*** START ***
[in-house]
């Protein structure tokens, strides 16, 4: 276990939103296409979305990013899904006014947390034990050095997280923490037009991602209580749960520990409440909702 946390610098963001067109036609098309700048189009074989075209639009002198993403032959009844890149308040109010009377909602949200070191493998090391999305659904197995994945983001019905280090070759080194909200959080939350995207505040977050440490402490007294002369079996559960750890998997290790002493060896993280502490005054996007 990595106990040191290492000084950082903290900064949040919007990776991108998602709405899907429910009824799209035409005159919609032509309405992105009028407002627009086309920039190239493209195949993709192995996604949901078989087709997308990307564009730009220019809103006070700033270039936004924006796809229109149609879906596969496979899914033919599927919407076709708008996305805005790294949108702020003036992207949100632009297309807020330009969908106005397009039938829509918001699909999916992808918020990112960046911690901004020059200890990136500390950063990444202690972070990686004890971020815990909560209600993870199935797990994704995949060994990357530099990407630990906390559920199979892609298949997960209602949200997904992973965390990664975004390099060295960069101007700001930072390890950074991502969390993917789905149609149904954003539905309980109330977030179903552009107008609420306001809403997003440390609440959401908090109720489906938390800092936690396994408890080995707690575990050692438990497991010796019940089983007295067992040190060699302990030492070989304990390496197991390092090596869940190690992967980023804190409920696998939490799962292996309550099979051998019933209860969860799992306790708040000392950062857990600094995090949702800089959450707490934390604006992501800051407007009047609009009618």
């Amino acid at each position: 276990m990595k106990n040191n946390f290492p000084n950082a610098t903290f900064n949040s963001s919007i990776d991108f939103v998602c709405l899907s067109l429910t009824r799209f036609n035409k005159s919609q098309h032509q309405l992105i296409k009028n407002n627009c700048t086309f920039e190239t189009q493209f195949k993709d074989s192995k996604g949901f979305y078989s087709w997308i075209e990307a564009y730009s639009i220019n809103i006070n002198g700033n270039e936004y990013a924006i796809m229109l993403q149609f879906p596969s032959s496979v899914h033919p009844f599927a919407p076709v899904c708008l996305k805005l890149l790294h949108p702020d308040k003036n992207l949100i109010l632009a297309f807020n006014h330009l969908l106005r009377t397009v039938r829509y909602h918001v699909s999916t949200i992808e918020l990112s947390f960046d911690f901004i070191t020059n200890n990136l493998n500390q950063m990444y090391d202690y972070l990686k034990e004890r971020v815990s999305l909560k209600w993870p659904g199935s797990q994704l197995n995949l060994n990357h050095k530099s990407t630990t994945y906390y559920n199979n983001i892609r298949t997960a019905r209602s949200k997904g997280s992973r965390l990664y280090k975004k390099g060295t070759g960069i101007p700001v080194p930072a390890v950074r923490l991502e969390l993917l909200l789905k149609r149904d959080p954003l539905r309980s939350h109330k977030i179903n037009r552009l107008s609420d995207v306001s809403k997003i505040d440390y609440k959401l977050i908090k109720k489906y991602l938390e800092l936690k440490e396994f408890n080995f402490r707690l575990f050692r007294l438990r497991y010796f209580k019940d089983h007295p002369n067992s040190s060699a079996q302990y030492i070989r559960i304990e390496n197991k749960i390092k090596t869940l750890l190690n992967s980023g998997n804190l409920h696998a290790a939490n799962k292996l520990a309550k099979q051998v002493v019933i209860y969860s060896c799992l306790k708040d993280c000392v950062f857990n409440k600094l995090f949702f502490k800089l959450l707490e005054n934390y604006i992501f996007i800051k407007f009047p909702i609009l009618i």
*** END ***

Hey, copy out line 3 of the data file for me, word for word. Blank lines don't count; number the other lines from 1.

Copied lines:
């Amino acid at each position: 276990m990595k106990n040191n946390f290492p000084n950082a610098t903290f900064n949040s963001s919007i990776d991108f939103v998602c709405l899907s067109l429910t009824r799209f036609n035409k005159s919609q098309h032509q309405l992105i296409k009028n407002n627009c700048t086309f920039e190239t189009q493209f195949k993709d074989s192995k996604g949901f979305y078989s087709w997308i075209e990307a564009y730009s639009i220019n809103i006070n002198g700033n270039e936004y990013a924006i796809m229109l993403q149609f879906p596969s032959s496979v899914h033919p009844f599927a919407p076709v899904c708008l996305k805005l890149l790294h949108p702020d308040k003036n992207l949100i109010l632009a297309f807020n006014h330009l969908l106005r009377t397009v039938r829509y909602h918001v699909s999916t949200i992808e918020l990112s947390f960046d911690f901004i070191t020059n200890n990136l493998n500390q950063m990444y090391d202690y972070l990686k034990e004890r971020v815990s999305l909560k209600w993870p659904g199935s797990q994704l197995n995949l060994n990357h050095k530099s990407t630990t994945y906390y559920n199979n983001i892609r298949t997960a019905r209602s949200k997904g997280s992973r965390l990664y280090k975004k390099g060295t070759g960069i101007p700001v080194p930072a390890v950074r923490l991502e969390l993917l909200l789905k149609r149904d959080p954003l539905r309980s939350h109330k977030i179903n037009r552009l107008s609420d995207v306001s809403k997003i505040d440390y609440k959401l977050i908090k109720k489906y991602l938390e800092l936690k440490e396994f408890n080995f402490r707690l575990f050692r007294l438990r497991y010796f209580k019940d089983h007295p002369n067992s040190s060699a079996q302990y030492i070989r559960i304990e390496n197991k749960i390092k090596t869940l750890l190690n992967s980023g998997n804190l409920h696998a290790a939490n799962k292996l520990a309550k099979q051998v002493v019933i209860y969860s060896c799992l306790k708040d993280c000392v950062f857990n409440k600094l995090f949702f502490k800089l959450l707490e005054n934390y604006i992501f996007i800051k407007f009047p909702i609009l009618i």